Book Image

Extreme C

By : Kamran Amini
5 (1)
Book Image

Extreme C

5 (1)
By: Kamran Amini

Overview of this book

There’s a lot more to C than knowing the language syntax. The industry looks for developers with a rigorous, scientific understanding of the principles and practices. Extreme C will teach you to use C’s advanced low-level power to write effective, efficient systems. This intensive, practical guide will help you become an expert C programmer. Building on your existing C knowledge, you will master preprocessor directives, macros, conditional compilation, pointers, and much more. You will gain new insight into algorithm design, functions, and structures. You will discover how C helps you squeeze maximum performance out of critical, resource-constrained applications. C still plays a critical role in 21st-century programming, remaining the core language for precision engineering, aviations, space research, and more. This book shows how C works with Unix, how to implement OO principles in C, and fully covers multi-processing. In Extreme C, Amini encourages you to think, question, apply, and experiment for yourself. The book is essential for anybody who wants to take their C to the next level.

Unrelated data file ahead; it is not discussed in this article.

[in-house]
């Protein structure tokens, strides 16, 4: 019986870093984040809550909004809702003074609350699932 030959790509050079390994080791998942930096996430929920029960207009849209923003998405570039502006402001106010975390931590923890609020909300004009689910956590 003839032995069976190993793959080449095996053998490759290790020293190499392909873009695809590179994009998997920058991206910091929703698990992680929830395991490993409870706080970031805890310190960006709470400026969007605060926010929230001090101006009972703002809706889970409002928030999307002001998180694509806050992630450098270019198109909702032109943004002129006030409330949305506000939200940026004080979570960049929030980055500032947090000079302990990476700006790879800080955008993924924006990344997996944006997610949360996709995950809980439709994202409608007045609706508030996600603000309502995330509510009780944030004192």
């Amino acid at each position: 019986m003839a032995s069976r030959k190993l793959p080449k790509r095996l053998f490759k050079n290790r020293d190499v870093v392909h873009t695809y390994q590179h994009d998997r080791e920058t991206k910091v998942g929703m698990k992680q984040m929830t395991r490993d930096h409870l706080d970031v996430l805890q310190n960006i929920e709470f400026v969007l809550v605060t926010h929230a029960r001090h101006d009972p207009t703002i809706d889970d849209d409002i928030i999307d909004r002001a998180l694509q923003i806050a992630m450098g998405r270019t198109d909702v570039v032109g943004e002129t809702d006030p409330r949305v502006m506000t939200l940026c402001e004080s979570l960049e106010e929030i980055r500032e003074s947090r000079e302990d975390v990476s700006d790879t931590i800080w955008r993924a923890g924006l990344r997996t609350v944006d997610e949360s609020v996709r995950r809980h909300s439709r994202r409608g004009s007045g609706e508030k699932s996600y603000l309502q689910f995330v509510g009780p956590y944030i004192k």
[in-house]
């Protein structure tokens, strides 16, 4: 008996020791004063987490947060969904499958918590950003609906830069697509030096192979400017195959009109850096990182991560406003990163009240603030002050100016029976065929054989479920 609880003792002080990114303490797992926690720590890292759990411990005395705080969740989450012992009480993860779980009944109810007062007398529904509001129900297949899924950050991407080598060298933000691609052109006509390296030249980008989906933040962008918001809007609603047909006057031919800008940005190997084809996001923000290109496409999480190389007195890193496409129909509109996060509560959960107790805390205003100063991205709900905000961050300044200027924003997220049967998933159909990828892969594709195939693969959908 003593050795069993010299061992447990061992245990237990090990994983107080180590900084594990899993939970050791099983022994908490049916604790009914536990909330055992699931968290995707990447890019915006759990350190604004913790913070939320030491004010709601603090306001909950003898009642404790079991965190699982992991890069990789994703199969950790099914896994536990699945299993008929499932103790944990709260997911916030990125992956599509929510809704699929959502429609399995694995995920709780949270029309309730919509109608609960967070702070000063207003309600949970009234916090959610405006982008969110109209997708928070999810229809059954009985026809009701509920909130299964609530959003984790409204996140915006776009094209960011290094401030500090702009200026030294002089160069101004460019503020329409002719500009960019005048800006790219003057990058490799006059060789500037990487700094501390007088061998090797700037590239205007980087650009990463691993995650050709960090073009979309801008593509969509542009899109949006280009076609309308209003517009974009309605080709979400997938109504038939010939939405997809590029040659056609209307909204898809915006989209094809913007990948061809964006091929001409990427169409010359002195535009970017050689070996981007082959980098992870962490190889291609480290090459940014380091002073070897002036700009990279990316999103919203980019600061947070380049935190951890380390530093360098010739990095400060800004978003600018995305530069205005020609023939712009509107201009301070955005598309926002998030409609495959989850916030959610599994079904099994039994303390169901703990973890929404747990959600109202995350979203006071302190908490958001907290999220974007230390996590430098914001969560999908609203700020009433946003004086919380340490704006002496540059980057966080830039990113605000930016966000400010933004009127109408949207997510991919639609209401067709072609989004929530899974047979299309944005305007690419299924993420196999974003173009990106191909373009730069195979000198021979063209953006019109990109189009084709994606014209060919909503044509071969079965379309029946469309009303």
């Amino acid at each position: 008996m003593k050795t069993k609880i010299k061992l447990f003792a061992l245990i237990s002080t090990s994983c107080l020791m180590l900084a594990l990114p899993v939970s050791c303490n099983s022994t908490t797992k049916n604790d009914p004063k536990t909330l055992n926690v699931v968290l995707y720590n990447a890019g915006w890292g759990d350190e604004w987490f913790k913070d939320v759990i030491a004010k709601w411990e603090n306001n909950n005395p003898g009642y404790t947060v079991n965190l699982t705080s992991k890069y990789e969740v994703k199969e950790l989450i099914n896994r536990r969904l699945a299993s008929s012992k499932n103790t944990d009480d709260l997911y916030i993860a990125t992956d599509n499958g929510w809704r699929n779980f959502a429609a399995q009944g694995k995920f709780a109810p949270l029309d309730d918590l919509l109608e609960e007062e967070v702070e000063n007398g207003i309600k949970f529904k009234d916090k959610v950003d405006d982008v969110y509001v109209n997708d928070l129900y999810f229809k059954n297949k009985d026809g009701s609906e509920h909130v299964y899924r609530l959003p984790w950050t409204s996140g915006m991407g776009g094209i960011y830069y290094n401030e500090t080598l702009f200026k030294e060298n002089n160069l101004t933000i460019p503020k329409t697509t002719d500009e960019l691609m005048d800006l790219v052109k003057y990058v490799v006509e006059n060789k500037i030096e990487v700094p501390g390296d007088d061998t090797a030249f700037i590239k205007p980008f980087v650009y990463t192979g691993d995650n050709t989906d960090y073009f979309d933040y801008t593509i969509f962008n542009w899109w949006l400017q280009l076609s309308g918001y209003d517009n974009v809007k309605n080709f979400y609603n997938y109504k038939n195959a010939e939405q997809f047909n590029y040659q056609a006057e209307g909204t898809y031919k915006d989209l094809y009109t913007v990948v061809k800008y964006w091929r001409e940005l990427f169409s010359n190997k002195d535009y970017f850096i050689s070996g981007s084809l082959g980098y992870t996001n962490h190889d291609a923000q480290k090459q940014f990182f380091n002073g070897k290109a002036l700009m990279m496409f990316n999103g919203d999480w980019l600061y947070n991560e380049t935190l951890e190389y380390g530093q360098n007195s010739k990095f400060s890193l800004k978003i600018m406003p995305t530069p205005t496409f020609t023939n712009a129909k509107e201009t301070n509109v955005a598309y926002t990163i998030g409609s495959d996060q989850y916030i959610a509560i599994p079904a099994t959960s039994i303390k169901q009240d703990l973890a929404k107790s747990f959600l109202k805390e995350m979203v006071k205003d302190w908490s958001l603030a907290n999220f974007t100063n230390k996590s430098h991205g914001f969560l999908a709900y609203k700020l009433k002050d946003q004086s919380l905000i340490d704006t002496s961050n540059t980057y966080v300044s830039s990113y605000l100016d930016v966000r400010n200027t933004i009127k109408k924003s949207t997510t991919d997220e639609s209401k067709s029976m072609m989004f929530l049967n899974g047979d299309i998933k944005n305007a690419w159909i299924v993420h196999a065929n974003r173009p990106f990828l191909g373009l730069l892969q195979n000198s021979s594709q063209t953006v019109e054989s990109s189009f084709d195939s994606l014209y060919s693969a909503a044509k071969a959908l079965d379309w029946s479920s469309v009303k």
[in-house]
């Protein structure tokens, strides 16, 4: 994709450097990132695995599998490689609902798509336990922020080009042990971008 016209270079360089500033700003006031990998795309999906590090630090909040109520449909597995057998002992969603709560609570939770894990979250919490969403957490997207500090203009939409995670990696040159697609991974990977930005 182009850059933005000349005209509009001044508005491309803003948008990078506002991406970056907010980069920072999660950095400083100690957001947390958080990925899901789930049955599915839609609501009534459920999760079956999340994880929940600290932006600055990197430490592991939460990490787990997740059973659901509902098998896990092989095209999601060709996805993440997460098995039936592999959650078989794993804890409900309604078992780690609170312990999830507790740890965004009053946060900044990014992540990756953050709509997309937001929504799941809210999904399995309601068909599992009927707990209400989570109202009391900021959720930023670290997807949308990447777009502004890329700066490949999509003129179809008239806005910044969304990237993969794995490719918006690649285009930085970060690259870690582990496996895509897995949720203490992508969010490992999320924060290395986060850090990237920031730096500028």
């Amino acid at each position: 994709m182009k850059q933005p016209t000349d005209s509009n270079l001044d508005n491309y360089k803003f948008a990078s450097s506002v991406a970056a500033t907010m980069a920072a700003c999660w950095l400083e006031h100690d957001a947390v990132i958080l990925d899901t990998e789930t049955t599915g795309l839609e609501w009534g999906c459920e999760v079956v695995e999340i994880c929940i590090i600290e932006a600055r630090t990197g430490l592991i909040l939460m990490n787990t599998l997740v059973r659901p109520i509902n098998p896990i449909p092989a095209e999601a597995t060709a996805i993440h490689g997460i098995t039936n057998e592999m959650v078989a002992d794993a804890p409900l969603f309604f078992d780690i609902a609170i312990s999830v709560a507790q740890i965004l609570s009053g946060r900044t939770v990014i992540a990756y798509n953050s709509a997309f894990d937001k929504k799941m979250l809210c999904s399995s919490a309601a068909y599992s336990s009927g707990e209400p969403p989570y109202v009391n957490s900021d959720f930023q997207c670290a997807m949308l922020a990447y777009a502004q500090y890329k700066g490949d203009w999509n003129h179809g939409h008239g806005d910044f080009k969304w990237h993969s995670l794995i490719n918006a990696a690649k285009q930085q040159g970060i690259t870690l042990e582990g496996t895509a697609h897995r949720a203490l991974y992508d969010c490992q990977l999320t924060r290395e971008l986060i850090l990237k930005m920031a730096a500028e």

Table of Contents (23 chapters)

Shared states

As with threads, we can have some shared states between processes. The only difference is that the threads are able to access the same memory space owned by their owner process, but processes cannot have that luxury. Therefore, other mechanisms should be employed to share a state among a number of processes.

In this section, we are going to discuss these techniques and as part of this chapter, we focus on some of them that function as storage. In the first section, we will be discussing different techniques and trying to group them based on their nature.

Sharing techniques

If you look at the ways you can share a state (a variable or an array) between two processes, it turns out that it can be done in a limited number of ways. Theoretically, there are two main categories of sharing a state between a number of processes, but in a real computer system, each of these categories has some subcategories.

You either have to put a state in a "place"...